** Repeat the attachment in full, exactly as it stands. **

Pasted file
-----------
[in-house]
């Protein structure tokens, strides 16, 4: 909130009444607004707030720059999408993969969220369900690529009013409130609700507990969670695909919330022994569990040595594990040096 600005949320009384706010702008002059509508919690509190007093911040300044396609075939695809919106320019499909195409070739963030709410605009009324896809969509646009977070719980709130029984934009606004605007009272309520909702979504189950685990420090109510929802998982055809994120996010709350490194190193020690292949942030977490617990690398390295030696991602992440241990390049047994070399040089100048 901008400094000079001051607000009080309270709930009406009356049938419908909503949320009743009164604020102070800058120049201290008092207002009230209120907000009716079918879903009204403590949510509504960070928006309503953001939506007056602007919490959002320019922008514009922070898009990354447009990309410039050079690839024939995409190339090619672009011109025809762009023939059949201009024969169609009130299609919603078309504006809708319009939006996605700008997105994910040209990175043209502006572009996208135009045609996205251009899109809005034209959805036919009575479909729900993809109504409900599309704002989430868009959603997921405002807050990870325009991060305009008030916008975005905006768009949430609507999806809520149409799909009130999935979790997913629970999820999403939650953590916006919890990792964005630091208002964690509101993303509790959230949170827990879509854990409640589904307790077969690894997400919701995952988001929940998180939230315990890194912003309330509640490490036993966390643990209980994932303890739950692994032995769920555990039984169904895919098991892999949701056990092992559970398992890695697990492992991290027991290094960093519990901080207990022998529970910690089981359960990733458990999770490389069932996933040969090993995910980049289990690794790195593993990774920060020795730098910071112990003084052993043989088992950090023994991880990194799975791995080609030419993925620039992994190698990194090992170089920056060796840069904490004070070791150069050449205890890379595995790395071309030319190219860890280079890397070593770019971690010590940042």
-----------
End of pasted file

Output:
[in-house]
């Protein structure tokens, strides 16, 4: 909130009444607004707030720059999408993969969220369900690529009013409130609700507990969670695909919330022994569990040595594990040096 600005949320009384706010702008002059509508919690509190007093911040300044396609075939695809919106320019499909195409070739963030709410605009009324896809969509646009977070719980709130029984934009606004605007009272309520909702979504189950685990420090109510929802998982055809994120996010709350490194190193020690292949942030977490617990690398390295030696991602992440241990390049047994070399040089100048 901008400094000079001051607000009080309270709930009406009356049938419908909503949320009743009164604020102070800058120049201290008092207002009230209120907000009716079918879903009204403590949510509504960070928006309503953001939506007056602007919490959002320019922008514009922070898009990354447009990309410039050079690839024939995409190339090619672009011109025809762009023939059949201009024969169609009130299609919603078309504006809708319009939006996605700008997105994910040209990175043209502006572009996208135009045609996205251009899109809005034209959805036919009575479909729900993809109504409900599309704002989430868009959603997921405002807050990870325009991060305009008030916008975005905006768009949430609507999806809520149409799909009130999935979790997913629970999820999403939650953590916006919890990792964005630091208002964690509101993303509790959230949170827990879509854990409640589904307790077969690894997400919701995952988001929940998180939230315990890194912003309330509640490490036993966390643990209980994932303890739950692994032995769920555990039984169904895919098991892999949701056990092992559970398992890695697990492992991290027991290094960093519990901080207990022998529970910690089981359960990733458990999770490389069932996933040969090993995910980049289990690794790195593993990774920060020795730098910071112990003084052993043989088992950090023994991880990194799975791995080609030419993925620039992994190698990194090992170089920056060796840069904490004070070791150069050449205890890379595995790395071309030319190219860890280079890397070593770019971690010590940042």